Puig’s dash for home not so stupid


CINCINNATI — They don’t call Yasiel Puig ‘The Wild Horse’ for no reason. His equine trait was on display in Great American Ball Park Tuesday night and it enabled the Cincinnati Reds to dash off the field with a victory.

Puig’s mad dash from first to home on a bloop hit to right field in the 11th inning gave his Cincinnati Reds a 5-4 walk-off win over the Milwaukee Brewers.

It was all-out aggression on Puig’s part as he sprinted around the bases like a thoroughbred dashing for the wire.

He was on first base with two outs after he lined a single to center. Jose Iglesias rainbowed a two-strike pitch to right and Puig sprinted to third.

Milwaukee right fielder Christian Yelich missed the cut-off man and his throw short-hopped first baseman Eric Thames. The ball glanced off his glove and rolled between the pitcher’s mound and third base.

Seeing the loose ball, Puig bolted home to end the game in bizarre and exciting fashion.

And Puig had fun with it after the game. Remember the Chicago series when Cubs pitcher Pedro Strop called Puig stupid, not once, not twice, but at least three times.

“I saw Yelich miss the cutoff-man and the first baseman didn’t catch the ball,” said Puig. “Yasmani (catcher Yasmani Grandal) was going after the ball so I said, ‘OK, let’s try.’ That’s things only Puig can do, being me, being stupid. Sometimes the stupid thing I do in baseball work for myself. I like to play the way I play, even though sometimes it is ridiculous and stupid.”

As Puig talked, Iglesias was a few dressing stalls away and was poking fun after he battled to 0-and-2, fouled off a few pitches when Puig tried to steal, then poked the hit.

“Shut up,” Puig said to Iglesias. “He make me tired. I try to steal a base to give him the opportunity to drive me in. But he hits foul ball, foul ball.

“He hits the little fly ball that bounces in right field and I go to third base and I score on the wild throw,” Puig said. “Now he thinks he won the game. I win the game.”

Puig was super-aggressive the entire game. With the scored tied, 4-4, in the ninth, he reached first when he was hit by a pitch. Iglesias flied to deep center. Puig boldly tagged up and slid into second to get into scoring position.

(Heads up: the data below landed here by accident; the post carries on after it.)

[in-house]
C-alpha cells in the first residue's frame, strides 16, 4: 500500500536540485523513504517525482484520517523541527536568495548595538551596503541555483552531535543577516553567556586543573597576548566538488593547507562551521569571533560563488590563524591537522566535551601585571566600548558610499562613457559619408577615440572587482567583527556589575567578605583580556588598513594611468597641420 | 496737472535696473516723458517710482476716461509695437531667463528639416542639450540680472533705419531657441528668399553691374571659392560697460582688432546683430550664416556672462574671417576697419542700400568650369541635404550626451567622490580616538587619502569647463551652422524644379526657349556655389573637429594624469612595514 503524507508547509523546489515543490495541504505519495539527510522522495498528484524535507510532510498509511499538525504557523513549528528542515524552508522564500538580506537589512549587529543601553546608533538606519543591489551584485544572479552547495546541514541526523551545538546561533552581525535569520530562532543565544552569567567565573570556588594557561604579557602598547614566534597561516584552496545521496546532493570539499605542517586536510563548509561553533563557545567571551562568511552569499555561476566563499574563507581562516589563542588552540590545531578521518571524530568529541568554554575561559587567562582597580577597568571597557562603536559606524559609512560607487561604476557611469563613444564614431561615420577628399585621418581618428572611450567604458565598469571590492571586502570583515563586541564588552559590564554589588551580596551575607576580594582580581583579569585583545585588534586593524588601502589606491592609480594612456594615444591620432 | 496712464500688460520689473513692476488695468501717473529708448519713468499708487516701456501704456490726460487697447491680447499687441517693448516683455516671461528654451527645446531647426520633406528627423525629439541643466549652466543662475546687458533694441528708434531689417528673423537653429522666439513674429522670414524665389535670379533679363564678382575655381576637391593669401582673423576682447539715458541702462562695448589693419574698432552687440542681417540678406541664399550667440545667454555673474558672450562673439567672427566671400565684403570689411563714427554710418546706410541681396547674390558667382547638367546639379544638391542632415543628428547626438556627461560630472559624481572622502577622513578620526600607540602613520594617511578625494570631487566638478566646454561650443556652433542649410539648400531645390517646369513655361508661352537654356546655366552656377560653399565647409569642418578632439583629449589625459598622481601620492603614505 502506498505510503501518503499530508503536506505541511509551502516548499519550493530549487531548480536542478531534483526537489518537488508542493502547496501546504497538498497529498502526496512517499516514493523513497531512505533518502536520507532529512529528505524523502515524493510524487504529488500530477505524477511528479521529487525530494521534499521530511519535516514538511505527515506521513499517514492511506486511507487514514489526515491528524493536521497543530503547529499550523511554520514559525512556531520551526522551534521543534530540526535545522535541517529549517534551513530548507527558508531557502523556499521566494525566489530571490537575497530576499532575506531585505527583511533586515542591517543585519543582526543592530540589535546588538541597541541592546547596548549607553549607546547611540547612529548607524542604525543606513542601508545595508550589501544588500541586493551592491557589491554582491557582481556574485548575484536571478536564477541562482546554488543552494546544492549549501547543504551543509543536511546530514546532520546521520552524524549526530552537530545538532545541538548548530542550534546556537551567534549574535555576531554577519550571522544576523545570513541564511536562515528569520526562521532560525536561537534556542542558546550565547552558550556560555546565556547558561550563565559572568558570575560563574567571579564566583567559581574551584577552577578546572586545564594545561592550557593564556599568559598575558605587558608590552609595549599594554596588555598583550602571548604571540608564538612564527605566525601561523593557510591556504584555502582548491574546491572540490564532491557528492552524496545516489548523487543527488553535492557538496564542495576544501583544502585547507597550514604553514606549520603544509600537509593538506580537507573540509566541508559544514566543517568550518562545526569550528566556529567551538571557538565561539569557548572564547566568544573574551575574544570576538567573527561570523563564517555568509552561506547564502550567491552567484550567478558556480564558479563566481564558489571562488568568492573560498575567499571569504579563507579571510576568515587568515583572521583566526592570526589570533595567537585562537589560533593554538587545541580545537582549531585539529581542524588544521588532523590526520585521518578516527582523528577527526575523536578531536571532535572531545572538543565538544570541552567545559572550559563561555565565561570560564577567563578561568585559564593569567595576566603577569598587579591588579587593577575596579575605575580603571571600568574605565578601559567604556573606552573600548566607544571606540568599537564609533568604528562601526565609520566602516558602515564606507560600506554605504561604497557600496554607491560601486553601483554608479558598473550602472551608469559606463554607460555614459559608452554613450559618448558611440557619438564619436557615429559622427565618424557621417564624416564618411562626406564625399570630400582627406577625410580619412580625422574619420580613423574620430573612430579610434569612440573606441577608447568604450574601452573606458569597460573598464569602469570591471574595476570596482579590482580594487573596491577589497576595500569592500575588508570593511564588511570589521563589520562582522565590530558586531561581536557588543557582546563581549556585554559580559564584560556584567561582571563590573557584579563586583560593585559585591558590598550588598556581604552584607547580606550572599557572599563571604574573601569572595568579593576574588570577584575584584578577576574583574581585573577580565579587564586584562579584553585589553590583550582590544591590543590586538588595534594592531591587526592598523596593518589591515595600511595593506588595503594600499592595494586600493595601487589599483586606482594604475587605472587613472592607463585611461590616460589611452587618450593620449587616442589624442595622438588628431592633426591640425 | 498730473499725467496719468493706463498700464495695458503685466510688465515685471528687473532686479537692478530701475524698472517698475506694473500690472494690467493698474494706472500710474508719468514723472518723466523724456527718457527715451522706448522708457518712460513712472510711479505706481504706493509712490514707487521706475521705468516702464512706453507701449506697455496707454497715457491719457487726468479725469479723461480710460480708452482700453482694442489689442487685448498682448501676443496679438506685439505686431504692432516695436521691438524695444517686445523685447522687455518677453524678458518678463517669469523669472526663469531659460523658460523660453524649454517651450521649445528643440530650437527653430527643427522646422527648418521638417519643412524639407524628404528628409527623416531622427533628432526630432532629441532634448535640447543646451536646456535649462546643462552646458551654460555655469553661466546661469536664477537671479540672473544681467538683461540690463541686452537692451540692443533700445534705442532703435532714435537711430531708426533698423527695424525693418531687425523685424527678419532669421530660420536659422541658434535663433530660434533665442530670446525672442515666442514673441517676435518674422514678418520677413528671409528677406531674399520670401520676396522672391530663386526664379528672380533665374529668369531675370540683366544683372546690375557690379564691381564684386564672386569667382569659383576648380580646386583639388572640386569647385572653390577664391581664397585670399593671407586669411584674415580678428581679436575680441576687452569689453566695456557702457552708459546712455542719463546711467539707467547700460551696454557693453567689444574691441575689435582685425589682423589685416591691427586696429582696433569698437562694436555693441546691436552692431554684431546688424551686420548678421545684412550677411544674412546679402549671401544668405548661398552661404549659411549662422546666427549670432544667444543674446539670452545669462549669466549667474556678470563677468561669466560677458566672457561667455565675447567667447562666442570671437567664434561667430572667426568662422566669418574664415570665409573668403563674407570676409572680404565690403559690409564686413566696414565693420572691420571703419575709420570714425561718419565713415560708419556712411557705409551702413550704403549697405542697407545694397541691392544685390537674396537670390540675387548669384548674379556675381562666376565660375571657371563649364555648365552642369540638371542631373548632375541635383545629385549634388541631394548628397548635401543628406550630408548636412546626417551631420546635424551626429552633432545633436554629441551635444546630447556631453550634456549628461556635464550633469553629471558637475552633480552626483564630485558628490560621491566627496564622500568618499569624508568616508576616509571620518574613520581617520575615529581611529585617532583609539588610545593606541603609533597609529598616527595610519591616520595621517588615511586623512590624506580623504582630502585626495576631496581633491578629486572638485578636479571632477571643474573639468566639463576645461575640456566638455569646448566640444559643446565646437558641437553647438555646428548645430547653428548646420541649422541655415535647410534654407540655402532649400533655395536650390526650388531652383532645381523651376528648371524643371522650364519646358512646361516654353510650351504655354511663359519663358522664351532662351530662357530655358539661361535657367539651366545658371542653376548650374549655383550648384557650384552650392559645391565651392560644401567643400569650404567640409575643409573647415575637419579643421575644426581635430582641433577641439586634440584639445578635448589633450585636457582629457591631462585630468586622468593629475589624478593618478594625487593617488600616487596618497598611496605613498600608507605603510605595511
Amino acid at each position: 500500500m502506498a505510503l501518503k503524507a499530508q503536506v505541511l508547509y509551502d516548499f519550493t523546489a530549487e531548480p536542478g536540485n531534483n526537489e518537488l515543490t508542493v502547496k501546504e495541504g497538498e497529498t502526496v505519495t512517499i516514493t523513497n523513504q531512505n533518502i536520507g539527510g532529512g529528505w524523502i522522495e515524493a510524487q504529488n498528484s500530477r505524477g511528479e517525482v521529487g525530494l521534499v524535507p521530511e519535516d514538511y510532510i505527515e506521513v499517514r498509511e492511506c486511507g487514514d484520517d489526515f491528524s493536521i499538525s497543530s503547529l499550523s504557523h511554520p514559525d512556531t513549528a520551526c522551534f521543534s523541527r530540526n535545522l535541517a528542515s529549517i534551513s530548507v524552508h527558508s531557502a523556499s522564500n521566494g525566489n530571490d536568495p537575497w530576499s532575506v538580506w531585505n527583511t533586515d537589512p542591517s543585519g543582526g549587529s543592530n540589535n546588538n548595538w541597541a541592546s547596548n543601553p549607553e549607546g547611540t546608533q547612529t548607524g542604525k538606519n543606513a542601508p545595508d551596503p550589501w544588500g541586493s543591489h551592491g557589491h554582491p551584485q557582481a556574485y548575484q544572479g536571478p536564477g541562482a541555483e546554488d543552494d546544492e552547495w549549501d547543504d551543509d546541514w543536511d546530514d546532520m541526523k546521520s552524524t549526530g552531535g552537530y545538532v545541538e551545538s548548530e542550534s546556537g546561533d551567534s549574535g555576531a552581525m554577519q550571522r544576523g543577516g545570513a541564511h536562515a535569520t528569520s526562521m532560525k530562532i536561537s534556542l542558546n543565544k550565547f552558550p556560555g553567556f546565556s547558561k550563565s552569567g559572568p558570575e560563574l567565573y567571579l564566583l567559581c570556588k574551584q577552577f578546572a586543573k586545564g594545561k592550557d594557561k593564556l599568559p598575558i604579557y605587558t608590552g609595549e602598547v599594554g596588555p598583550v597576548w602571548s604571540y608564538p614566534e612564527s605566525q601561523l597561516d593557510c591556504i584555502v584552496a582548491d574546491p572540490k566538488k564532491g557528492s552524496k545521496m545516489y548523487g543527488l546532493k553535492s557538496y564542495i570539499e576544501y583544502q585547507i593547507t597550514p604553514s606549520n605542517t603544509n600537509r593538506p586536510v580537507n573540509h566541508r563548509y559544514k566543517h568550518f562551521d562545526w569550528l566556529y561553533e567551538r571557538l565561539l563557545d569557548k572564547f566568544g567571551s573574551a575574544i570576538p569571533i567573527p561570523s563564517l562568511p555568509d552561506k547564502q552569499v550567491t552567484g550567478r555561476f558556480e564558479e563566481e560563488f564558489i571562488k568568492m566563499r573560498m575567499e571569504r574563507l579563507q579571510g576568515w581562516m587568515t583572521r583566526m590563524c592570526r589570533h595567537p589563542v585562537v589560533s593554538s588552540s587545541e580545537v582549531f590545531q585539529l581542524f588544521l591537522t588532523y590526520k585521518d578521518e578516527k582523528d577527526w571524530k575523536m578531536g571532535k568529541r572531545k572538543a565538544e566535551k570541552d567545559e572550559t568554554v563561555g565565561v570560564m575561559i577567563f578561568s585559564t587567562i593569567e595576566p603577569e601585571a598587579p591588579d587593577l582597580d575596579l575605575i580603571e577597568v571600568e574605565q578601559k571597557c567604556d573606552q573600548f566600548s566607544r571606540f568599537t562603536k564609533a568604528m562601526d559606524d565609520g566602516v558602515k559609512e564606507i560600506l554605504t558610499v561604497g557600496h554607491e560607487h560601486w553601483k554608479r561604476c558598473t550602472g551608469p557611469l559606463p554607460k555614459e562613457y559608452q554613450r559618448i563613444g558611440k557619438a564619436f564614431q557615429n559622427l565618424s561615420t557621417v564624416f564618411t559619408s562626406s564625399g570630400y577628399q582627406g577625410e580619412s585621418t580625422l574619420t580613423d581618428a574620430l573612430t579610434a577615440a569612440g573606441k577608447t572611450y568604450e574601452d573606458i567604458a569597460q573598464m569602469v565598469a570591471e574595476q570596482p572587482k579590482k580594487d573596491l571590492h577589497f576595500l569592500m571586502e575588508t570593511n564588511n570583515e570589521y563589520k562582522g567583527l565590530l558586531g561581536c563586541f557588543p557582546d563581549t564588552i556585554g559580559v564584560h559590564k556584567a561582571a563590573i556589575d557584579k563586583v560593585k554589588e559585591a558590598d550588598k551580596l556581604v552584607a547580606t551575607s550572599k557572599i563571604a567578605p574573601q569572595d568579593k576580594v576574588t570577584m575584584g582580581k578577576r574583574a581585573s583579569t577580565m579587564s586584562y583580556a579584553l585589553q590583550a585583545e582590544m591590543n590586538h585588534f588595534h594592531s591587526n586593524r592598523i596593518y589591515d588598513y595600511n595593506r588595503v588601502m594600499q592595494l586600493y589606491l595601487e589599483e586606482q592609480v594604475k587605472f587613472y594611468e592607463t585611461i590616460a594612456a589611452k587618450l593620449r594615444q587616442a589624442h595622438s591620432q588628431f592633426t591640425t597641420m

“There was a perfect throw by Lorenzo Cain, but I do my magic at second base and got safe,” said Puig. “If he throws me out, people are going to say, ‘Hey, what’d he do?’ But I was safe and people are happy. And the team and the manager wants us to play aggressive and that’s what I want to do.”

Unfortunately for the Reds, Phillip Ervin grounded out to deep short to send the game into extra innings.

The Reds only made it into extra innings because the bullpen pitched 4 2/3rds innings of hitless baseball — Michael Lorenzen (1 1/3 innings), Jared Hughes (one inning), Amir Garrett (one inning, three strikeouts) and Raisel Iglesias (one inning),

It enabled the Reds to stop Milwaukee’s string of seven straight victories in Great American Ball Park and it once again moved the Reds to within 5 1/2 games of first place in the National League Central.

The Reds’ propensity for scoring runs in the first inning surfaced again Tuesday.

Nick Senzel said hello to Milwaukee starter Chase Anderson with a single. With one out, Eugenio Suarez unloaded his fourth home run in three days, a deep two-run belt to left center.

That gave the Reds a 2-0 lead and improved their first-inning stat pack. They lead the majors in first-inning runs with 70, first-inning home runs with 24 and first-inning batting average at .303.

Reds manager David Bell often says that scoring in the first inning is a nice jump-start, but to win games his team needs to keep adding on.

And too often it doesn’t.

Christian Yelich cracked his 31st home run into the left field seats in the fourth and Eric Thames launched his 13th home run in the fifth.

So because the Reds went silent after Suarez’s first-inning home run, the game was 2-2 after five.

One inning later the Reds found themselves in arrears, 4-2. Reds starter Tanner Roark walked Yasmani Grandal to bring up Yelich. He escaped that threat by striking out Yelich.

But Roark’s first pitch to the next hitter, Mike Moustakas landed in the right field bleachers, his 24th home run — third home run of the night off Roark.

The Reds drew to within one run in the seventh when Puig lined his 18th home run, a liner into the right field seats to make it 4-3.

Pinch-hitter Derek Dietrich nearly tied it in the eighth with, of course, a home run. But his long drive to dead center was snagged at the wall by Lorenzo Cain.

Then the Reds did it more conventionally in the eighth to tie it. With two outs, Nick Senzel beat an infield hit to shortstop and Joey Votto pulled a double down the right field line to tie it, 4-4, where it stayed until Puig’s madcap trip around the bases.

“It was a fun one to win, no question about it,”said manager David Bell. “When you can win it with base-running and just the determination. Yasiel played hard on the basepaths all night and he was determined to score. He tagged up to take second on a fly ball.

“He worked hard to get a jump to steal a base,” Bell added. “Then his anticipation of what happened. You can live with his aggressiveness. He just willed that win with his base-running.”

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